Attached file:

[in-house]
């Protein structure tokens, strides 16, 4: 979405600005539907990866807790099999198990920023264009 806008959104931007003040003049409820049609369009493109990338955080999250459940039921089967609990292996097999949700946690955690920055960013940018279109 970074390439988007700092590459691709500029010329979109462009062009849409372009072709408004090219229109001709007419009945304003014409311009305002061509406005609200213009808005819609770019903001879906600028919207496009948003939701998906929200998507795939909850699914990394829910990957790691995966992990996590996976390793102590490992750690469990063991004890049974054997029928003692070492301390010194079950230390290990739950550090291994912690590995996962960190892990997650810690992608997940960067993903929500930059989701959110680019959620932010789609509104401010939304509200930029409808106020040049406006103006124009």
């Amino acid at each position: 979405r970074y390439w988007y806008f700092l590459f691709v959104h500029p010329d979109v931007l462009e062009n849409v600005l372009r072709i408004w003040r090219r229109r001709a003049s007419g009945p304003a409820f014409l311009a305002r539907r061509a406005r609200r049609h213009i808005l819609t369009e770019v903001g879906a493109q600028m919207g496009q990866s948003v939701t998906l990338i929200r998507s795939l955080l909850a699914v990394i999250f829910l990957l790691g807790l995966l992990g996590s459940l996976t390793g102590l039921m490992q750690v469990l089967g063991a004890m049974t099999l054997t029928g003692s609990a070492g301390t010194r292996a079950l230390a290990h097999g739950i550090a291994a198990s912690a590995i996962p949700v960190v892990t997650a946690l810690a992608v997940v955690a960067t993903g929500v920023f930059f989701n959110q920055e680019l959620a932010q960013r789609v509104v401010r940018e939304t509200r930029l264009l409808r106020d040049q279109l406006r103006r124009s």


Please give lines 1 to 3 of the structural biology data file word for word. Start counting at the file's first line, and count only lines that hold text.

[in-house]
């Protein structure tokens, strides 16, 4: 979405600005539907990866807790099999198990920023264009 806008959104931007003040003049409820049609369009493109990338955080999250459940039921089967609990292996097999949700946690955690920055960013940018279109 970074390439988007700092590459691709500029010329979109462009062009849409372009072709408004090219229109001709007419009945304003014409311009305002061509406005609200213009808005819609770019903001879906600028919207496009948003939701998906929200998507795939909850699914990394829910990957790691995966992990996590996976390793102590490992750690469990063991004890049974054997029928003692070492301390010194079950230390290990739950550090291994912690590995996962960190892990997650810690992608997940960067993903929500930059989701959110680019959620932010789609509104401010939304509200930029409808106020040049406006103006124009």
């Amino acid at each position: 979405r970074y390439w988007y806008f700092l590459f691709v959104h500029p010329d979109v931007l462009e062009n849409v600005l372009r072709i408004w003040r090219r229109r001709a003049s007419g009945p304003a409820f014409l311009a305002r539907r061509a406005r609200r049609h213009i808005l819609t369009e770019v903001g879906a493109q600028m919207g496009q990866s948003v939701t998906l990338i929200r998507s795939l955080l909850a699914v990394i999250f829910l990957l790691g807790l995966l992990g996590s459940l996976t390793g102590l039921m490992q750690v469990l089967g063991a004890m049974t099999l054997t029928g003692s609990a070492g301390t010194r292996a079950l230390a290990h097999g739950i550090a291994a198990s912690a590995i996962p949700v960190v892990t997650a946690l810690a992608v997940v955690a960067t993903g929500v920023f930059f989701n959110q920055e680019l959620a932010q960013r789609v509104v401010r940018e939304t509200r930029l264009l409808r106020d040049q279109l406006r103006r124009s």